New Syria’s Future Party Not a Kurdish Front, Not Created by US – SFP Head
AP Photo / Hussein MallaMiddle East01:01 17.04.2018Get short URL
İbrahim Kaftan, head of Syria’s Future Party, told Sputnik that the party is not a branch of the Kurdish Democratic Union Party (PYD) and wasn’t created on behalf of the US.
During the first meeting of the party, which was established in Raqqa on March 27, Kaftan said that the establishment of the party came to “represent the aspirations of the Syrian people, draw a new map to resolve the [Syrian] crisis and work to create a democratic future for Syria,” according to Hawar News Agency.
“Our party was created with an aim to contribute to the peaceful resolution of the crisis in Syria through dialogue with neighboring states. We plan on operating all across Syria by opening regional departments in every province of the country,” the party leader told Sputnik.
“By now we have operating offices in Raqqa, Manbij, Kobani, Qamishli, Haseke and Deir ez-Zor. Our party has representatives of Kurds, Arabs, Turkmen and Circassians,” he pointed out.
On March 29, Turkish Prime Minister Binali Yıldırım said the SFP is nothing but the PYD by another name, and that it is an attempt to mislead people and avoid being affiliated with groups such as the Kurdish Workers’ Party (PKK), which Turkey lists as a terrorist organization.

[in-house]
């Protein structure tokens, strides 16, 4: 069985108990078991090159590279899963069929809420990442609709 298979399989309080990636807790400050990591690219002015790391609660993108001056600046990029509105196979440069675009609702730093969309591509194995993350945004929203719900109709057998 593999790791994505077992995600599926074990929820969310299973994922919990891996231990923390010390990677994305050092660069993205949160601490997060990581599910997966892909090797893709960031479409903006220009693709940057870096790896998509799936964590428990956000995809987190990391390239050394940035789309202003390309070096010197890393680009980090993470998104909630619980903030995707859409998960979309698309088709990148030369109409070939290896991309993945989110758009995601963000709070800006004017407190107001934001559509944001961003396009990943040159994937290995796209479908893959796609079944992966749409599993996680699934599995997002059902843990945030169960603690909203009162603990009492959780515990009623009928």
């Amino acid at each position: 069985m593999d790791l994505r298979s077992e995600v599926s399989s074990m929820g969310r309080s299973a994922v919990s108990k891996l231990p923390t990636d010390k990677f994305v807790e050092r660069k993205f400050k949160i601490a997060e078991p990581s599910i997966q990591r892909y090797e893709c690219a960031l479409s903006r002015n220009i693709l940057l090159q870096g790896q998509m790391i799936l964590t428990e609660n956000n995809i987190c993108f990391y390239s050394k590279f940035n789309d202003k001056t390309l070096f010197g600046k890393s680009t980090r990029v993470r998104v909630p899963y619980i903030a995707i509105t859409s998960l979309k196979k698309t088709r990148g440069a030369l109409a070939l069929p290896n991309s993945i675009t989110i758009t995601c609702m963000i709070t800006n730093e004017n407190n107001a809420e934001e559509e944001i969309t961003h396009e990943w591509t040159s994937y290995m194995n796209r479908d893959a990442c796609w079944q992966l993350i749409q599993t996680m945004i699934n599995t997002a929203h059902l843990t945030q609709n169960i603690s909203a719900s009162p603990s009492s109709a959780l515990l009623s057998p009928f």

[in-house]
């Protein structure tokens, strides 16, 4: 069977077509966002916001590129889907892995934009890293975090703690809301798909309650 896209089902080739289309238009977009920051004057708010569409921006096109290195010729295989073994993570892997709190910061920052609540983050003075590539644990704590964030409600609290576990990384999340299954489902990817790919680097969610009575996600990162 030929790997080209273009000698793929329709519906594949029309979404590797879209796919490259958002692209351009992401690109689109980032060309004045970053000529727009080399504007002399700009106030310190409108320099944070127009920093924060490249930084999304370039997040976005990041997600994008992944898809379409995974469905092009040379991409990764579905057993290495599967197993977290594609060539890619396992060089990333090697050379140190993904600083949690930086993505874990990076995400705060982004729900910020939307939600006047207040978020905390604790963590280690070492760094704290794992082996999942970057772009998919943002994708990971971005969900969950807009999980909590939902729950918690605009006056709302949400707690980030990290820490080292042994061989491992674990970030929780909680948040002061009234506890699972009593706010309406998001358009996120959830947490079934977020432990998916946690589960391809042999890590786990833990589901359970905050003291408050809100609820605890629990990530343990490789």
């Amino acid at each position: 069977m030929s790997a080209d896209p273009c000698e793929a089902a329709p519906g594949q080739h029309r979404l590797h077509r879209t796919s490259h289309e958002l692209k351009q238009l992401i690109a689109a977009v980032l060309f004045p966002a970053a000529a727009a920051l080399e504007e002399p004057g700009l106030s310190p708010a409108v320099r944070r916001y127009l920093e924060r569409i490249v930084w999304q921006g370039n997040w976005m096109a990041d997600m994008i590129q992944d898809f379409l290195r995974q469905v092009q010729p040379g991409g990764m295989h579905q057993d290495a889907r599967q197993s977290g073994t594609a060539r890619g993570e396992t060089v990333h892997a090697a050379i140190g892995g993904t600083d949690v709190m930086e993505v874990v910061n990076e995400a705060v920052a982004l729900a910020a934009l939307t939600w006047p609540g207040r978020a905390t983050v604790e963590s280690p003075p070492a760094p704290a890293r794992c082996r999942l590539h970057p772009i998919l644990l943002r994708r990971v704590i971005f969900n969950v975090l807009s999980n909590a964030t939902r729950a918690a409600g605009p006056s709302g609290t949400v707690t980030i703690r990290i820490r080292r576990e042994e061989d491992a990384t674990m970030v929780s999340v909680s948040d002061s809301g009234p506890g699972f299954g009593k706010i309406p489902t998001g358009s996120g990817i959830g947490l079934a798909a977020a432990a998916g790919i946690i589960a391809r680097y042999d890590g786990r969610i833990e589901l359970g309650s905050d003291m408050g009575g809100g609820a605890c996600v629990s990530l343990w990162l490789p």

Kaftan told Sputnik that while the party has relations with the PYD, it is not a branch of it and wasn’t created on the initiative of the US.
“We are an independent political party. We don’t seek conflict with any political force and advocate for inter-political negotiations as well as the building of a dialogue with the Syrian government in order to contribute to the resolution of the conflict and the return of Syrian refugees to their homeland,” Kaftan stressed.
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According to Hurriyet Daily News, Yıldırım said that there is talk that the PYD changed its name to the SFP after being advised by the US, which has long been allied with the group’s armed wing, the YPG, in the fight against terrorism. Ankara suspects the militia of having ties to the PKK, which is conducting an armed insurgency in Turkey with the aim of achieving Kurdish autonomy.